In partnership with a fantastic St. Louis ad agency, we built a YouTube-style site for Right Guard where contestants uploaded sports videos and photos which were then voted on by the community.
Although it may sound simple on the surface, this project required some serious technical elements under the hood. As part of the project we built a custom video-conversion engine that allowed contestants to submit a video in a wide variety of file formats, a content filtering and moderation tool set, as well as a queueing system to prevent the entire system from bogging down during upload and conversion steps.
1Don’t get caught off guard: Contestants created accounts and uploaded their “Never get caught off guard” moment in either video or photo format. We didn’t want anyone to have to deal with converting their own media to a specific format, so the system accepted a variety of file formats including avi, wmv, rm, mpg, mp4, mov, mp3, png, tiff and many more.
2Dirty mouths not allowed: Once the contestant’s file was uploaded, the system automatically reviewed their entry (including description and submission captions) for explicit language. Entries that included foul language where automatically kicked out of the contest for having dirty mouths!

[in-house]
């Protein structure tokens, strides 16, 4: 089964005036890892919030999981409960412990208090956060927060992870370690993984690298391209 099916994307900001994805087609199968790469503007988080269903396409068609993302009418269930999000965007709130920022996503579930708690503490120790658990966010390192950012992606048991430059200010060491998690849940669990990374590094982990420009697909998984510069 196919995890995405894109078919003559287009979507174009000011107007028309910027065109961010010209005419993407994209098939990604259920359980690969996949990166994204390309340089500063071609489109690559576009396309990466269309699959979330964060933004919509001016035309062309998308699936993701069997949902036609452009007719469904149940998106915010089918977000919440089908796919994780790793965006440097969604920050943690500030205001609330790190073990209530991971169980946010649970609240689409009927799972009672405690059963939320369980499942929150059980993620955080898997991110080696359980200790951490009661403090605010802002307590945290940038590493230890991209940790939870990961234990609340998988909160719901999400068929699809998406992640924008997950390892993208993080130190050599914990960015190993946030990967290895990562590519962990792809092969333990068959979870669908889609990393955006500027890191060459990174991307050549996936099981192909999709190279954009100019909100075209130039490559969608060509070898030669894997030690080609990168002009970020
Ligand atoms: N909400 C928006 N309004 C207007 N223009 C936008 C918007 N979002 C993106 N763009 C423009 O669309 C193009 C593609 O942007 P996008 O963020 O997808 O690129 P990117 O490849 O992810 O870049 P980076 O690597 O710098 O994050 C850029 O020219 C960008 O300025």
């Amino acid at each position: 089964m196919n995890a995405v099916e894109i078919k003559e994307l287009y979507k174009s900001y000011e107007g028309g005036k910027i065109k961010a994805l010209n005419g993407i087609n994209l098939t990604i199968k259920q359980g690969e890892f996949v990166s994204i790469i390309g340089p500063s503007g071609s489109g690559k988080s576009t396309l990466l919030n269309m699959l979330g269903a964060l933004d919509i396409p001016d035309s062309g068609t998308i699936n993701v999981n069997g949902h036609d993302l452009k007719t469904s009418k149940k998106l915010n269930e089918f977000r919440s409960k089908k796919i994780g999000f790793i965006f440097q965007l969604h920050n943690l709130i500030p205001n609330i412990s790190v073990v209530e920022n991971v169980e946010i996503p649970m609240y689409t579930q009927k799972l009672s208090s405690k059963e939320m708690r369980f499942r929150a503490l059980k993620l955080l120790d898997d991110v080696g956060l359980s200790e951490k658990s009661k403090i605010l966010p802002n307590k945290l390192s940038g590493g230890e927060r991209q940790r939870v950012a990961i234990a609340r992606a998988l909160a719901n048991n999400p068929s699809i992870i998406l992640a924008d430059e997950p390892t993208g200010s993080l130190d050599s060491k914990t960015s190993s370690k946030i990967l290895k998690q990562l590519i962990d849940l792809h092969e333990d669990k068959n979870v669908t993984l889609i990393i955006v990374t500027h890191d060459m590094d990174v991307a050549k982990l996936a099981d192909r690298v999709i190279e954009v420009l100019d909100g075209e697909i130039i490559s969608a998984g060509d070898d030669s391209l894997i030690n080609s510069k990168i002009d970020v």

3Get in line: After passing the ‘dirty-word filter’, each entry went into a queuing system for further processing. Because contest sites can become viral very fast, the queue allowed us to accept a large number of submissions all at once without causing the system to choke or crash. If the queue reached a certain size, the system would automatically scale by lighting up new media conversion engine instances and increasing the overall system processing power and disk space.
4Media conversion madness: This is where we made the magic happen... you give us an apple, and we’ll turn it into an orange! We’d tell you more about all the geeked out details involved in this step, but a good magician never shares his secret.
5Everything in moderation: Even though we built a sophisticated dirty word filter into the system, there are always sneaky ways to get something inappropriate past the first line of defense. As a result, we built a moderation tool set that allowed contest administrators to review, approve and/or deny entries prior to making them public to the world.
6Rock the vote!: Once contest entries were live, site visitors could vote, share and comment on their favorite entries. Community voting helped determine the contest winners who received prizes ranging from official NBA jerseys to a fully paid trip to the NBA All-Star game! Since community votes were so important, we put in a number of measures to help make sure that the visitors could rock the vote, but not stuff it.